The truth is there are many barriers to health equity, including disparities among racial, socioeconomic, and geographical factors.
The CDC and its partners identify and address factors that contribute to healthcare disparities. Being aware of the inequalities as they pertain to behavioral risk factors, diseases, social determinants, environmental exposure, and healthcare accessibility is key in bridging the gaps of care and treatment.
For example, data collected shows that:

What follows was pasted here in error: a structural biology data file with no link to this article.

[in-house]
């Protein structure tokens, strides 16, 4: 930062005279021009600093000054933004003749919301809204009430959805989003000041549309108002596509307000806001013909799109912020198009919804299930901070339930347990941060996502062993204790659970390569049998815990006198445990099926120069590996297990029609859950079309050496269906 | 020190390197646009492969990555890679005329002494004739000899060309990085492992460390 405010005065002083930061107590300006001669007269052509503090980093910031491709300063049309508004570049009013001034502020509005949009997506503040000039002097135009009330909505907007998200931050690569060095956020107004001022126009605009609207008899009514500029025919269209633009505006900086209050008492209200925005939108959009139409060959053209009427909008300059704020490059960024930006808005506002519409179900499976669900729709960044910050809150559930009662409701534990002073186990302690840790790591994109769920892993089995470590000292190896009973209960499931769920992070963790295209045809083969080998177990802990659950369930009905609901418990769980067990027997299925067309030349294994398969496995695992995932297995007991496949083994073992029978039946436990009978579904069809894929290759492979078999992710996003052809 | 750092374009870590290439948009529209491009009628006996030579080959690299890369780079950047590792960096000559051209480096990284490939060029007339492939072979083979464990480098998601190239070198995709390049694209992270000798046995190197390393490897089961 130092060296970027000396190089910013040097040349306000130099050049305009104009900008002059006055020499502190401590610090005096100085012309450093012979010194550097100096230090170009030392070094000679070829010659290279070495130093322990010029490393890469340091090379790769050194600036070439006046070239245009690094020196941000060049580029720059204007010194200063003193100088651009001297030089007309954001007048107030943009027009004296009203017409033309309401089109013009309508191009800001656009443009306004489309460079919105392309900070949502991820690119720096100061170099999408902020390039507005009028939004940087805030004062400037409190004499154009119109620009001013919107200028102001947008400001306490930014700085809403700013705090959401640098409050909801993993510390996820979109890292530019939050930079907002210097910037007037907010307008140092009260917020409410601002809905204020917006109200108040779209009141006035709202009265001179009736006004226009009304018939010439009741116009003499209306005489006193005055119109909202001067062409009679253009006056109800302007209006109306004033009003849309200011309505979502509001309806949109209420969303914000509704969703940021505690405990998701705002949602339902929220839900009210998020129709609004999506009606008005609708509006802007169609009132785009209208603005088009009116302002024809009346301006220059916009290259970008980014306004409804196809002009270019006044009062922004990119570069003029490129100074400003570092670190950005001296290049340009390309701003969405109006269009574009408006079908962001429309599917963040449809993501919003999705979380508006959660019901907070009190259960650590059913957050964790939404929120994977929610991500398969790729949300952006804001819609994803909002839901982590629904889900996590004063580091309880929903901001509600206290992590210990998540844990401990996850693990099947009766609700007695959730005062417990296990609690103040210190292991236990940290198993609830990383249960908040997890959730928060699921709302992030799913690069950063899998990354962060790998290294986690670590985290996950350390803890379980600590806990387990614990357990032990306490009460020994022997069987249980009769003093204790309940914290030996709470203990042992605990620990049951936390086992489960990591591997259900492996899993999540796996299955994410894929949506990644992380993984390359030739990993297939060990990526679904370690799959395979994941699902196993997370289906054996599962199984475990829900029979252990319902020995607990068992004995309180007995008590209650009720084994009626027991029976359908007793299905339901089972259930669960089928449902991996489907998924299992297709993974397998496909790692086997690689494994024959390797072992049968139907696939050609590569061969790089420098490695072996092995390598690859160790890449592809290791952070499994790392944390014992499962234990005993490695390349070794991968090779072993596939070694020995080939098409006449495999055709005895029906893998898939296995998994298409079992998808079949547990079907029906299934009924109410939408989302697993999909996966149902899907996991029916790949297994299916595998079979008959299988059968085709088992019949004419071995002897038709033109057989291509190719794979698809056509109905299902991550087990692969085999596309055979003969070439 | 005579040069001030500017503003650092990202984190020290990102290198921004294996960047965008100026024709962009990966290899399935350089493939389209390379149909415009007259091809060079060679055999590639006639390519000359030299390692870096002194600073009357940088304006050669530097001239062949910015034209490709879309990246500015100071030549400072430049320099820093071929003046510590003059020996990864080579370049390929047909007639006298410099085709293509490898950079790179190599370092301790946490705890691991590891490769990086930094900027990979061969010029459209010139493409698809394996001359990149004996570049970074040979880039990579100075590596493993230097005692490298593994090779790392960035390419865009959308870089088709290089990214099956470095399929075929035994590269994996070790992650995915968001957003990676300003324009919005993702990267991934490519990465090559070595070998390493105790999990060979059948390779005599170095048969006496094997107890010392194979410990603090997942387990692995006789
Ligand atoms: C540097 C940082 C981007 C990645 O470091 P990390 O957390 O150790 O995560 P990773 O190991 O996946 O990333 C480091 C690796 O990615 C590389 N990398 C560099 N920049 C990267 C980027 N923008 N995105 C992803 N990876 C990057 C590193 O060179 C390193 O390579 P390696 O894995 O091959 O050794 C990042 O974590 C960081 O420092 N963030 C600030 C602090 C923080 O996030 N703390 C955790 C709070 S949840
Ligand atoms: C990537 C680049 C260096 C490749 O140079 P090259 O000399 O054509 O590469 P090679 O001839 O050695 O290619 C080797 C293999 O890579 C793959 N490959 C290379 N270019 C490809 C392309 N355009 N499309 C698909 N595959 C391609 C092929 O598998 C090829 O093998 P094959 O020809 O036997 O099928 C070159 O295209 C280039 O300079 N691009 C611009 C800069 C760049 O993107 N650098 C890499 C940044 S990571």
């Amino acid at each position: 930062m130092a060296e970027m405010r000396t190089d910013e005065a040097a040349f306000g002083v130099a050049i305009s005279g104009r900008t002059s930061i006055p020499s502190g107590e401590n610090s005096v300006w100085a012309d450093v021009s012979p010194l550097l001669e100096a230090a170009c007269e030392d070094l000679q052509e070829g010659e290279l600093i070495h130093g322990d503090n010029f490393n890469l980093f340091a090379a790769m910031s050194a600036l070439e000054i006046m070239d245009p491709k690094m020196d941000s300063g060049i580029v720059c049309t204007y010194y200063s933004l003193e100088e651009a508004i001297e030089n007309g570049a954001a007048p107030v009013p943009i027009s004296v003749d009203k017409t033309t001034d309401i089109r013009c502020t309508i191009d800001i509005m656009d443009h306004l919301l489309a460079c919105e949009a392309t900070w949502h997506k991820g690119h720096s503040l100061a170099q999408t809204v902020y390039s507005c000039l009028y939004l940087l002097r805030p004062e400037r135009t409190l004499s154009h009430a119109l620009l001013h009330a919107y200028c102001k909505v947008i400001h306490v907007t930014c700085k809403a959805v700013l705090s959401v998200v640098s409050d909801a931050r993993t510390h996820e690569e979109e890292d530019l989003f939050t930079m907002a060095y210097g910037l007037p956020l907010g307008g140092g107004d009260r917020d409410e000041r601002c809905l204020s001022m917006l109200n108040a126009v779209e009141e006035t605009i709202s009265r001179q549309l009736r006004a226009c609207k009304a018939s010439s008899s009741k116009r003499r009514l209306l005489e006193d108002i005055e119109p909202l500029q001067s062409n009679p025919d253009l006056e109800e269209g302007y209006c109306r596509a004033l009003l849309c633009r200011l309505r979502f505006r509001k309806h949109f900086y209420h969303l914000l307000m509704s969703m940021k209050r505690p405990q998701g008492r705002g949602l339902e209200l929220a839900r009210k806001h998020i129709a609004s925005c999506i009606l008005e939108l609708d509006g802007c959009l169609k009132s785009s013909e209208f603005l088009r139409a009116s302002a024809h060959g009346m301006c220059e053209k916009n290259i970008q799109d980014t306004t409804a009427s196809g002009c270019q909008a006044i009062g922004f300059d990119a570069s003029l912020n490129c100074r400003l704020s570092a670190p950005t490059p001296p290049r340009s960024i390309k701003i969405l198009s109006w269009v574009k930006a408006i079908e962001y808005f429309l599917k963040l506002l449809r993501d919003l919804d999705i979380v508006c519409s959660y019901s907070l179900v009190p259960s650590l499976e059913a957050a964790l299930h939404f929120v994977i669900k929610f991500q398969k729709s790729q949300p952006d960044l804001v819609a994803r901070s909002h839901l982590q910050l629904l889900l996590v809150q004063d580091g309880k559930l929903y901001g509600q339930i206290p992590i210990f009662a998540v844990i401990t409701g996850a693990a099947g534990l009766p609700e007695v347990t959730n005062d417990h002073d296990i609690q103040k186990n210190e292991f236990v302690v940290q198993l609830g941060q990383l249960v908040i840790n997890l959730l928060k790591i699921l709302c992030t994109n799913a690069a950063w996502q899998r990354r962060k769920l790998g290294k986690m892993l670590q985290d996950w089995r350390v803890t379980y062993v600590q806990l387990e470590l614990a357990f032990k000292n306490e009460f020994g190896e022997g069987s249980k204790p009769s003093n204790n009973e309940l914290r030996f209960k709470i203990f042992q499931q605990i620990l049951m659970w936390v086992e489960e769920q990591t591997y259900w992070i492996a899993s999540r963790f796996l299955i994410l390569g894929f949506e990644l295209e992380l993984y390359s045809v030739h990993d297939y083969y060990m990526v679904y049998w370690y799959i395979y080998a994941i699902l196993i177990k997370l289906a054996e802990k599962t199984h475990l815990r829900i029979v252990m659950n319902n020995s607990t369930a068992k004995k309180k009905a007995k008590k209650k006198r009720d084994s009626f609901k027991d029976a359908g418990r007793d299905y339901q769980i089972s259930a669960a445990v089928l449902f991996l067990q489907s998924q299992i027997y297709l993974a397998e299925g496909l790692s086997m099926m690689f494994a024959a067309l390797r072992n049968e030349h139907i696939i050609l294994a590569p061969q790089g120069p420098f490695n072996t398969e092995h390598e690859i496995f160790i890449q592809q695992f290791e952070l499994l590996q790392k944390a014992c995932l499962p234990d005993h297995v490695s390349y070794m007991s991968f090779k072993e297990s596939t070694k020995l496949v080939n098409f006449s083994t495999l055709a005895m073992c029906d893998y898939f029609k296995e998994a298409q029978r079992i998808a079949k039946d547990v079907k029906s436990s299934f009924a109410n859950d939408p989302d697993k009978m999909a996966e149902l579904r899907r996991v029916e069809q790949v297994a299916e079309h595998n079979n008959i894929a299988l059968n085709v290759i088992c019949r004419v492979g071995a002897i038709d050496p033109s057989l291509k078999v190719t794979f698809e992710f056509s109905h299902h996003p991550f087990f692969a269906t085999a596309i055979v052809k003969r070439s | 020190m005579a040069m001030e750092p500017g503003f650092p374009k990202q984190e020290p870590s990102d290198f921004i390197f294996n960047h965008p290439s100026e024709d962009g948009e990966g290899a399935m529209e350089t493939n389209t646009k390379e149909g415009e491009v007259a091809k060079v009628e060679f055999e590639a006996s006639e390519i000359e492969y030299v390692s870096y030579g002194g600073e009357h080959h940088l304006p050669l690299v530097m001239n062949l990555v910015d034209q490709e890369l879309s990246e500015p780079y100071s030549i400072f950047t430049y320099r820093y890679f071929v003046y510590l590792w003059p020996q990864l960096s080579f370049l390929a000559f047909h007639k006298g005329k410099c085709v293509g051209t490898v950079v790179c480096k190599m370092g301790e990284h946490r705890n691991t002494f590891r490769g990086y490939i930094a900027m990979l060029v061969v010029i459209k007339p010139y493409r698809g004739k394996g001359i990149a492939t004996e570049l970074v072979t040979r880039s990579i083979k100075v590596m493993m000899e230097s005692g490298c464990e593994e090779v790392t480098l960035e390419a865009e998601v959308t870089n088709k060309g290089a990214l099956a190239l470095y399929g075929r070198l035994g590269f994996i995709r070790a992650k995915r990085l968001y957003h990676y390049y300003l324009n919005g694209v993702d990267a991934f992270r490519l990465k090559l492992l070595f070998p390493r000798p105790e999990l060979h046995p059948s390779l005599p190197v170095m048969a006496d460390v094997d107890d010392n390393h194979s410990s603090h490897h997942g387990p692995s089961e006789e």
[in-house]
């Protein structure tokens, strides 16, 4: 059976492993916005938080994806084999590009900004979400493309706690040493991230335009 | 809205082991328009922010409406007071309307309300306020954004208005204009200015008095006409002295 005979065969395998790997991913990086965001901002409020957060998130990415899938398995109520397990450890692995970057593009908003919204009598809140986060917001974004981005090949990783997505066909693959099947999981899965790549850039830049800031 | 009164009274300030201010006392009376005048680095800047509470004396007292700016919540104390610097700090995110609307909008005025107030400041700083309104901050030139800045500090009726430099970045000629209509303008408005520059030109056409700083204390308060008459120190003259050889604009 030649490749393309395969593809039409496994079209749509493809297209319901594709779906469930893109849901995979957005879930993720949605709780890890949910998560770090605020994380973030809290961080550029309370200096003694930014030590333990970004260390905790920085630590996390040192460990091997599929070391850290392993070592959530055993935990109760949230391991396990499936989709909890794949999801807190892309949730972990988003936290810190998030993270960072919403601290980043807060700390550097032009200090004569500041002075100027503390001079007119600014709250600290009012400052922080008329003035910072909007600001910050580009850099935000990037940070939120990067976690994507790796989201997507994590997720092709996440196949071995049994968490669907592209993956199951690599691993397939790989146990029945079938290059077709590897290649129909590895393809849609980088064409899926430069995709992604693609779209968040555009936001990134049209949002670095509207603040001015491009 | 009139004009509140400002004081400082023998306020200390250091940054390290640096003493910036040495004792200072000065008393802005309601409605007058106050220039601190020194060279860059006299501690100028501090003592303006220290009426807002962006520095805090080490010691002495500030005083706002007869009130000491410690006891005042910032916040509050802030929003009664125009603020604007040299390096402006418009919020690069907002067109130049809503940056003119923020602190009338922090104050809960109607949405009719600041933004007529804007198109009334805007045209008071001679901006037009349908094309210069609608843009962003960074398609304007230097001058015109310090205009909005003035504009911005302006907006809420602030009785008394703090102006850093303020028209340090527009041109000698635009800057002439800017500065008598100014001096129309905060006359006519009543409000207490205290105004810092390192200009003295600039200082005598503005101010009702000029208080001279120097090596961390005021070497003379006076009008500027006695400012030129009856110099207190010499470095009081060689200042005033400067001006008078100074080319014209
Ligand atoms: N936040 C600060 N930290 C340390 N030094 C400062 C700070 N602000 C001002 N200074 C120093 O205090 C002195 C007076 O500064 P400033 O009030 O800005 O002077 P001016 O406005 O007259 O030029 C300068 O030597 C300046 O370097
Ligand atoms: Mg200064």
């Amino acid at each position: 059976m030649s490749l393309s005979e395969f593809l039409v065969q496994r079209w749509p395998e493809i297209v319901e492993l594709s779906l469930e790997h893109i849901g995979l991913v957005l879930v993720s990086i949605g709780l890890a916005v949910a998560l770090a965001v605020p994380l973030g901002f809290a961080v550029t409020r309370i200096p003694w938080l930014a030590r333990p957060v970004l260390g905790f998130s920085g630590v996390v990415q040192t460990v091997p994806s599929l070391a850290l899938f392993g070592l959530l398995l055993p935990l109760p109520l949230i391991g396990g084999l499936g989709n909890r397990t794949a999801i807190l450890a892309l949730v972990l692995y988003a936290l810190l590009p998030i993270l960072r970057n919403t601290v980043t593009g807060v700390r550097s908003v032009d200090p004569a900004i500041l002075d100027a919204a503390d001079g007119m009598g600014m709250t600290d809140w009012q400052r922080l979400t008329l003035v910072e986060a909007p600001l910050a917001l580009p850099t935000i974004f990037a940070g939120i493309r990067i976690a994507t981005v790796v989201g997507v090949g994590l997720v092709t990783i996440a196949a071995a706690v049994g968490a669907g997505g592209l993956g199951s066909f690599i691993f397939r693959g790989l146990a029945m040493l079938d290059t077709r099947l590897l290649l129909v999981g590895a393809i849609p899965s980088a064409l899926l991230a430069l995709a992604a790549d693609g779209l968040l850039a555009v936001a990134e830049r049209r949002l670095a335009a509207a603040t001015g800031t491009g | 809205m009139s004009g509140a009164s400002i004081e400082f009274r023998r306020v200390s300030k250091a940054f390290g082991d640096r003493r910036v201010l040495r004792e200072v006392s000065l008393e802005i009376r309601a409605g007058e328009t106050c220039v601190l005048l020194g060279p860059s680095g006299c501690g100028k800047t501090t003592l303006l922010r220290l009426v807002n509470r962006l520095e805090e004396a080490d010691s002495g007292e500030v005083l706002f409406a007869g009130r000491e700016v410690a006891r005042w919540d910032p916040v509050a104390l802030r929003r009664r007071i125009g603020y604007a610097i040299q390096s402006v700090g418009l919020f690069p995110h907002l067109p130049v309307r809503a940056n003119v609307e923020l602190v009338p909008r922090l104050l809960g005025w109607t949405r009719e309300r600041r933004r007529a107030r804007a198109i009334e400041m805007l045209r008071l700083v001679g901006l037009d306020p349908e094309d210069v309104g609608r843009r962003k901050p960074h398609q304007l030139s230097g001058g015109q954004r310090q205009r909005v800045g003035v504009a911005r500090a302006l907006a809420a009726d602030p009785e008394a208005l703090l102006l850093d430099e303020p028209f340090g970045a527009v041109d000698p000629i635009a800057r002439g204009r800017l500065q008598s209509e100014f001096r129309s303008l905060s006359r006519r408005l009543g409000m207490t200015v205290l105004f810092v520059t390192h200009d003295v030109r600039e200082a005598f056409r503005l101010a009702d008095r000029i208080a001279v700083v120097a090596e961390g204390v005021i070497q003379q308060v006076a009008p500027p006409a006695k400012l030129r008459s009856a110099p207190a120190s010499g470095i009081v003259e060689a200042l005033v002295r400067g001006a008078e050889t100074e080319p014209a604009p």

- overall birthrates for teens fell dramatically (18 percent) from 2007 to 2010
- high risk occupations are most often held by male, low income, or Hispanic workers
- binge drinking is more common among male, higher income, and non-Hispanic people
- tuberculosis continues to disproportionally affect racial and ethnic minorities
Without information collected by the U.S. Department of Health and Human Services and the CDC, we would neither have this collection of data, nor the insight and resources to lessen the disparities. Check out https://www.cdc.gov/minorityhealth/chdireport.html for more information on social inequities in healthcare.